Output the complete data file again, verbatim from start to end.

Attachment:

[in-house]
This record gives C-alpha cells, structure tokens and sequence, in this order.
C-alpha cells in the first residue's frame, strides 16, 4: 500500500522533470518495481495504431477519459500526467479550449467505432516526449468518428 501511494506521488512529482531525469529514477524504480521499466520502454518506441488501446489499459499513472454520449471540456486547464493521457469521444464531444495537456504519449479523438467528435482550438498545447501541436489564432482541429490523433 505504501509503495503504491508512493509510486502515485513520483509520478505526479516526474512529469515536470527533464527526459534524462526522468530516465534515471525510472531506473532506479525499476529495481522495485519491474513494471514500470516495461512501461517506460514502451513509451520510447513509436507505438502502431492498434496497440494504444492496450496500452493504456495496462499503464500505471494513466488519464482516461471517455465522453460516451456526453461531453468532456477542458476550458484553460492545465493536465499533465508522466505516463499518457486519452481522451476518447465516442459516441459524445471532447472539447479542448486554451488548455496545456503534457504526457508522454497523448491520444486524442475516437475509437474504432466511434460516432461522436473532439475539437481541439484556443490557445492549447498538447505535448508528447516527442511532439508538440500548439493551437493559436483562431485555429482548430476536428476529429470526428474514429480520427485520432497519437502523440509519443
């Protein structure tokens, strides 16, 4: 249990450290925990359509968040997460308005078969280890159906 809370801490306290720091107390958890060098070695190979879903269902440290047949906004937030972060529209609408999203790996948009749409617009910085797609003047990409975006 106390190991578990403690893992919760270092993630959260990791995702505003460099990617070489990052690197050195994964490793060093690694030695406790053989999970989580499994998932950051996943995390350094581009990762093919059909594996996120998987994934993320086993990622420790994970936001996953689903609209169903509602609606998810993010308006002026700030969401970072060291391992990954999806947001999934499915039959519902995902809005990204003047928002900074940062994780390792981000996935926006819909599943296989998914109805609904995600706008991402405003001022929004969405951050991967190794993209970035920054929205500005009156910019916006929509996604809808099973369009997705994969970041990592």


[in-house]
This record gives C-alpha cells, structure tokens and sequence, in this order.
C-alpha cells in the first residue's frame, strides 16, 4: 500500500522533470518495481495504431477519459500526467479550449467505432516526449468518428 501511494506521488512529482531525469529514477524504480521499466520502454518506441488501446489499459499513472454520449471540456486547464493521457469521444464531444495537456504519449479523438467528435482550438498545447501541436489564432482541429490523433 505504501509503495503504491508512493509510486502515485513520483509520478505526479516526474512529469515536470527533464527526459534524462526522468530516465534515471525510472531506473532506479525499476529495481522495485519491474513494471514500470516495461512501461517506460514502451513509451520510447513509436507505438502502431492498434496497440494504444492496450496500452493504456495496462499503464500505471494513466488519464482516461471517455465522453460516451456526453461531453468532456477542458476550458484553460492545465493536465499533465508522466505516463499518457486519452481522451476518447465516442459516441459524445471532447472539447479542448486554451488548455496545456503534457504526457508522454497523448491520444486524442475516437475509437474504432466511434460516432461522436473532439475539437481541439484556443490557445492549447498538447505535448508528447516527442511532439508538440500548439493551437493559436483562431485555429482548430476536428476529429470526428474514429480520427485520432497519437502523440509519443
């Protein structure tokens, strides 16, 4: 249990450290925990359509968040997460308005078969280890159906 809370801490306290720091107390958890060098070695190979879903269902440290047949906004937030972060529209609408999203790996948009749409617009910085797609003047990409975006 106390190991578990403690893992919760270092993630959260990791995702505003460099990617070489990052690197050195994964490793060093690694030695406790053989999970989580499994998932950051996943995390350094581009990762093919059909594996996120998987994934993320086993990622420790994970936001996953689903609209169903509602609606998810993010308006002026700030969401970072060291391992990954999806947001999934499915039959519902995902809005990204003047928002900074940062994780390792981000996935926006819909599943296989998914109805609904995600706008991402405003001022929004969405951050991967190794993209970035920054929205500005009156910019916006929509996604809808099973369009997705994969970041990592």